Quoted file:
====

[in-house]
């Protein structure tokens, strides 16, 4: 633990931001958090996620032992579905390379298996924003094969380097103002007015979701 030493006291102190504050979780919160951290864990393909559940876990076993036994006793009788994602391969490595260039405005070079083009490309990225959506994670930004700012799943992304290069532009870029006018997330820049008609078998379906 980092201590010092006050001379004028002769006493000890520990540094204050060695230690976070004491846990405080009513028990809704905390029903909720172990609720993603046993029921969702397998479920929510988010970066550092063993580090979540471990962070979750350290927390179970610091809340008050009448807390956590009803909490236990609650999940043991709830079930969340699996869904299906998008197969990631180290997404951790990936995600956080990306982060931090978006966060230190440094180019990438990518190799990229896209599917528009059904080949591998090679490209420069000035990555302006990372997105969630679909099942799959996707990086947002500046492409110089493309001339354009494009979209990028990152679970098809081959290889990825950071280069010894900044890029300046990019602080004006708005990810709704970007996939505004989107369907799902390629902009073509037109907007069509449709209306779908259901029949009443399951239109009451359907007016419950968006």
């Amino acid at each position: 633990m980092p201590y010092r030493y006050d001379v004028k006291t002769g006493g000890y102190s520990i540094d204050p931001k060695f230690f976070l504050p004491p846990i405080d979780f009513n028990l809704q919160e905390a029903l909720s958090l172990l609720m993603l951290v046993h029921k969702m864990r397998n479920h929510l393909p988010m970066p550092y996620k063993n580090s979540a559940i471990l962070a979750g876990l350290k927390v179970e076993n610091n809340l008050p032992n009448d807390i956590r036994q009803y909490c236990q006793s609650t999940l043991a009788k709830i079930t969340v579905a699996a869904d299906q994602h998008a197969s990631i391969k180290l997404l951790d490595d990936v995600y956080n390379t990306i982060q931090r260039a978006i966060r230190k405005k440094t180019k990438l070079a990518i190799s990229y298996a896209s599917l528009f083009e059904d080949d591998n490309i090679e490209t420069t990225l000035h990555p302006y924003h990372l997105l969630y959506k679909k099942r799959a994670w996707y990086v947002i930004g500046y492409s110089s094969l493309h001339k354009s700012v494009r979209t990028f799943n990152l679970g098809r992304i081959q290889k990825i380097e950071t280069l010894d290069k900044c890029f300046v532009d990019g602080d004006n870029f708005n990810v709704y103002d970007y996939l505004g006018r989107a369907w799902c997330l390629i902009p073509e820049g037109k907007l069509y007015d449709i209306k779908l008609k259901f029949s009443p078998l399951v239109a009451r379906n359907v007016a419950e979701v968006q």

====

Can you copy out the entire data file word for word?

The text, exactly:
[in-house]
């Protein structure tokens, strides 16, 4: 633990931001958090996620032992579905390379298996924003094969380097103002007015979701 030493006291102190504050979780919160951290864990393909559940876990076993036994006793009788994602391969490595260039405005070079083009490309990225959506994670930004700012799943992304290069532009870029006018997330820049008609078998379906 980092201590010092006050001379004028002769006493000890520990540094204050060695230690976070004491846990405080009513028990809704905390029903909720172990609720993603046993029921969702397998479920929510988010970066550092063993580090979540471990962070979750350290927390179970610091809340008050009448807390956590009803909490236990609650999940043991709830079930969340699996869904299906998008197969990631180290997404951790990936995600956080990306982060931090978006966060230190440094180019990438990518190799990229896209599917528009059904080949591998090679490209420069000035990555302006990372997105969630679909099942799959996707990086947002500046492409110089493309001339354009494009979209990028990152679970098809081959290889990825950071280069010894900044890029300046990019602080004006708005990810709704970007996939505004989107369907799902390629902009073509037109907007069509449709209306779908259901029949009443399951239109009451359907007016419950968006």
């Amino acid at each position: 633990m980092p201590y010092r030493y006050d001379v004028k006291t002769g006493g000890y102190s520990i540094d204050p931001k060695f230690f976070l504050p004491p846990i405080d979780f009513n028990l809704q919160e905390a029903l909720s958090l172990l609720m993603l951290v046993h029921k969702m864990r397998n479920h929510l393909p988010m970066p550092y996620k063993n580090s979540a559940i471990l962070a979750g876990l350290k927390v179970e076993n610091n809340l008050p032992n009448d807390i956590r036994q009803y909490c236990q006793s609650t999940l043991a009788k709830i079930t969340v579905a699996a869904d299906q994602h998008a197969s990631i391969k180290l997404l951790d490595d990936v995600y956080n390379t990306i982060q931090r260039a978006i966060r230190k405005k440094t180019k990438l070079a990518i190799s990229y298996a896209s599917l528009f083009e059904d080949d591998n490309i090679e490209t420069t990225l000035h990555p302006y924003h990372l997105l969630y959506k679909k099942r799959a994670w996707y990086v947002i930004g500046y492409s110089s094969l493309h001339k354009s700012v494009r979209t990028f799943n990152l679970g098809r992304i081959q290889k990825i380097e950071t280069l010894d290069k900044c890029f300046v532009d990019g602080d004006n870029f708005n990810v709704y103002d970007y996939l505004g006018r989107a369907w799902c997330l390629i902009p073509e820049g037109k907007l069509y007015d449709i209306k779908l008609k259901f029949s009443p078998l399951v239109a009451r379906n359907v007016a419950e979701v968006q």